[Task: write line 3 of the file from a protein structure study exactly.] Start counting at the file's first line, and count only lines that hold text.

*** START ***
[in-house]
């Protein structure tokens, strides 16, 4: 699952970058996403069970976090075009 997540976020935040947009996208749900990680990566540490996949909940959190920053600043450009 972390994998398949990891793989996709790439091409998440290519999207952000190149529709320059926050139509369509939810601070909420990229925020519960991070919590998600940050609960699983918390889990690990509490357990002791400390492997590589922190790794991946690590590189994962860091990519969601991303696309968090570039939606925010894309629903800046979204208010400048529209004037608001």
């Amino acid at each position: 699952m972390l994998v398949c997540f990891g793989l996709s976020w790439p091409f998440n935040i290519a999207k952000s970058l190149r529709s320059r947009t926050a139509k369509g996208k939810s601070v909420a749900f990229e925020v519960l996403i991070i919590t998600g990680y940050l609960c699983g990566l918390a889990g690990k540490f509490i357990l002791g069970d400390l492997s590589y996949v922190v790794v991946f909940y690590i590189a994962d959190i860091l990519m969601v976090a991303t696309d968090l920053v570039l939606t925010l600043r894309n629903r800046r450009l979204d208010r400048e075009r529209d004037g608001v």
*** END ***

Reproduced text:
């Amino acid at each position: 699952m972390l994998v398949c997540f990891g793989l996709s976020w790439p091409f998440n935040i290519a999207k952000s970058l190149r529709s320059r947009t926050a139509k369509g996208k939810s601070v909420a749900f990229e925020v519960l996403i991070i919590t998600g990680y940050l609960c699983g990566l918390a889990g690990k540490f509490i357990l002791g069970d400390l492997s590589y996949v922190v790794v991946f909940y690590i590189a994962d959190i860091l990519m969601v976090a991303t696309d968090l920053v570039l939606t925010l600043r894309n629903r800046r450009l979204d208010r400048e075009r529209d004037g608001v």